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[from Dwelling, Place and Environment: Toward a Phenomenology of Person and World, David Seamon & Robert Mugerauer, eds. Malabar, Florida: Krieger Publishing, 2000; originally published by Kluwer, 1985]


Dwelling, Place and Environment:

Editors' Introduction To The 2000 Edition


David Seamon, triad@ksu.edu

Robert Mugerauer, drbobm@washington.edu


When the first edition of Dwelling, Place and Environment was published in 1985, phenomenological research on environmental and architectural issues was in its infancy. Already, scholars working independently from each other had laid conceptual foundations for understanding how environments, places, and buildings might have bearing on human identity, wholeness, and life. One thinks, for example, of the work of philosophers Martin Heidegger (1962, 1971) and Gaston Bachelard (1969),  phenomenologist of religion Mircea Eliade (1961), architect Christian Norberg-Schulz (1971, 1980), and geographers Yi-Fu Tuan (Tuan, 1974, 1977), Anne Buttimer (1974, 1976), and Edward Relph (1970, 1976). For all these scholars, a more or less central concern was exploring how qualities of nature, place, and architecture contribute to human experience, particularly in a positive, sustaining way.


As editors of Dwelling, Place and Environment, our major aim was to illustrate, in one volume, the great variety of ways in which a phenomenological perspective could contribute fresh insights to environmental and architectural concerns. Intentionally, we sought contributors from a wide range of disciplines and professions, including architecture, urban design, philosophy, geography, psychology, music, physics, and religious studies. We also desired a broad spectrum of topics, thus the seventeen contributors explored themes that ranged from blind persons’ environmental experiences to traditional groups’ sense of place to environmental design as place making.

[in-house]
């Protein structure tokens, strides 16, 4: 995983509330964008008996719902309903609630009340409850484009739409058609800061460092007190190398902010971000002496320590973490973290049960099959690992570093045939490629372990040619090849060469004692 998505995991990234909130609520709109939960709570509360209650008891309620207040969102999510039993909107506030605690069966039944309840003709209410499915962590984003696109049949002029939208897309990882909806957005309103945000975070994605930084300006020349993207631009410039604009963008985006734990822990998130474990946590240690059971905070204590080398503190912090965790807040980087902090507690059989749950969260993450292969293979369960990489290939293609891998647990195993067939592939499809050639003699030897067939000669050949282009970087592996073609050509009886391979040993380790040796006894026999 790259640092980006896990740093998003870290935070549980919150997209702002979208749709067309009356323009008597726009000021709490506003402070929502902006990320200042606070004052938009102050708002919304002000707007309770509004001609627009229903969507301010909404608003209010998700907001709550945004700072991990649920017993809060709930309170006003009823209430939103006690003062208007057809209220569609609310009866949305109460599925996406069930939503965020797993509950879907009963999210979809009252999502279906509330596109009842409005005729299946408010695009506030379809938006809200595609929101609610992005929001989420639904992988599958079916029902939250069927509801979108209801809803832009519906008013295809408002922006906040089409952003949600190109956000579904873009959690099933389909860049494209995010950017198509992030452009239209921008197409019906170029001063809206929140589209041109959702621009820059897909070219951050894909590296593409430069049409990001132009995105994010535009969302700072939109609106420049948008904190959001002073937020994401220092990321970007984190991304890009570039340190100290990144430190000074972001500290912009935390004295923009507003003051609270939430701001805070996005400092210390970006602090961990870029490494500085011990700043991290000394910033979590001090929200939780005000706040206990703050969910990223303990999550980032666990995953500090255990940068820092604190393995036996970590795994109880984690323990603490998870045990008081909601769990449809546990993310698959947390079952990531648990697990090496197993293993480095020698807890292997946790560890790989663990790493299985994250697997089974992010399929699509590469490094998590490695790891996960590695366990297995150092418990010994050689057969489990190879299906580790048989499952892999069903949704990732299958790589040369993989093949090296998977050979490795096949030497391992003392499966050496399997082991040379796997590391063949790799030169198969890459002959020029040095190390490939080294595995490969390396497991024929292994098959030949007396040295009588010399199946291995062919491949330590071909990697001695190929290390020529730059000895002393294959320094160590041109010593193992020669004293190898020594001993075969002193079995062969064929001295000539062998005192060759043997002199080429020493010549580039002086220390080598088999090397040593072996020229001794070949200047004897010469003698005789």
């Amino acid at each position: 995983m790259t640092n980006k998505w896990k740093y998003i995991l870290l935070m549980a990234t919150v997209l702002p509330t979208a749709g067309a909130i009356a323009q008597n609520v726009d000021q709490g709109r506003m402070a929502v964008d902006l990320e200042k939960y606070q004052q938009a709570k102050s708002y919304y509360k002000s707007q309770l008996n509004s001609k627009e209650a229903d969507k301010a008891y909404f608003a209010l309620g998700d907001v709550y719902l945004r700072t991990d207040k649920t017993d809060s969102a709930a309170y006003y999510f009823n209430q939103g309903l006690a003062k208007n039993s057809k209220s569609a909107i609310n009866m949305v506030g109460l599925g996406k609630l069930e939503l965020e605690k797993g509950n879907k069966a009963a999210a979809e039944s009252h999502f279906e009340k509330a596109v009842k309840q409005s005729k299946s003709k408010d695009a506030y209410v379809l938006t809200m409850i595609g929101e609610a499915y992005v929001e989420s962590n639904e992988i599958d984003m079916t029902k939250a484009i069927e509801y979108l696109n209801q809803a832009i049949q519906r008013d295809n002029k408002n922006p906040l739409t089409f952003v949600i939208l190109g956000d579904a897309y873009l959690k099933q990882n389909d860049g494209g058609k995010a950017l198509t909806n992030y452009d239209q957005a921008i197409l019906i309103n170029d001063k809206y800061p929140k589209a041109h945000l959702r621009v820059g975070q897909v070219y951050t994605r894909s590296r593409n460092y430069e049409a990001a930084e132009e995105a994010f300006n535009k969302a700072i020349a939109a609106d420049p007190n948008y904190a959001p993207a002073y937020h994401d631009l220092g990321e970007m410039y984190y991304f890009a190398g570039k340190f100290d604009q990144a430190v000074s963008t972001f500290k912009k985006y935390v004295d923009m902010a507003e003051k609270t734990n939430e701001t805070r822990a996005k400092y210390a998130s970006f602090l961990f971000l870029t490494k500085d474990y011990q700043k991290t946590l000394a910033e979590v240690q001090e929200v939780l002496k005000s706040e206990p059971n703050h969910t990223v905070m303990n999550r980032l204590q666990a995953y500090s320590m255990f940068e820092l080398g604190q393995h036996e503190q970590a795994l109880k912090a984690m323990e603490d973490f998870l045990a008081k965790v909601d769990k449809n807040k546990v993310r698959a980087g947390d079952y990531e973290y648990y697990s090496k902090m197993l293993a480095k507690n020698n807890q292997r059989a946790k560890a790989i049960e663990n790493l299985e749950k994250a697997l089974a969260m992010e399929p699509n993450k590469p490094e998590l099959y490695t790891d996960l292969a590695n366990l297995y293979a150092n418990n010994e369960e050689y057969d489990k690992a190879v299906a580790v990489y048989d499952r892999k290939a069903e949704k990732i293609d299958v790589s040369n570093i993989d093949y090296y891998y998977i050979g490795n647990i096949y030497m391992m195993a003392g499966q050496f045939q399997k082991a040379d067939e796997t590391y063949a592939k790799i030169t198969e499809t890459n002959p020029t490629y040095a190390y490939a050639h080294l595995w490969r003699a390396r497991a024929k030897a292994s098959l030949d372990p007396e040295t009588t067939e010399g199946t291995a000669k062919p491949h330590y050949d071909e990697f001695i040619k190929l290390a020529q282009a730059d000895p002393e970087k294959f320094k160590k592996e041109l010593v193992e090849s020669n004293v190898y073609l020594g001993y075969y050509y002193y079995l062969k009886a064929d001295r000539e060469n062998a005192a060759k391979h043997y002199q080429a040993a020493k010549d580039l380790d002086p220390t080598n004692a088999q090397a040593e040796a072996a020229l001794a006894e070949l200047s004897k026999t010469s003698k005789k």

In reviews of the book, this eclecticism of topics and contributors was sometimes voiced as a criticism. Perhaps this assessment was correct in that the many themes discussed—for example, the soundscape or the nature of home and dwelling—could each become the focus of its own extended phenomenology. On the other hand, supportive reviewers of the volume lauded this eclecticism because it demonstrated the cohesive conceptual power of the phenomenological approach. These reviewers praised the collection for illustrating the innovative and unusual perspectives that an existential and experiential thrust could contribute to traditional issues like environmental ethics, the aims of architecture, or the nature of the person-environment relationship,


In the fifteen years since Dwelling, Place and Environment first appeared, it has been heralded as one important beginning for an interdisciplinary, multi-professional sphere of research and practice that has variously been called “phenomenological ecology,” “phenomenological geography,” or “environmental and architectural phenomenology.” Though this new introduction is not the place to present recent contributions to this work, we want to assure new readers that the approach is alive and flourishing—the works of  Alexander (1987, 1993; Alexander, Ishikawa, and Silverstein, 1977), Casey (1993, 1997), Norberg-Schulz (1985, 1996), Paalasma (1996), Stefanovic (2000), and Thiis-Evensen (1987, 1999) are some of the most powerful examples. Those readers wishing a review of this and related work, should consult Mugerauer (1993,1994) and Seamon (1993, 2000). Since 1990, there has also been published the Environmental and Architectural Phenomenology Newsletter, which can be contacted at: http://www-personal.ksu.edu/~triad.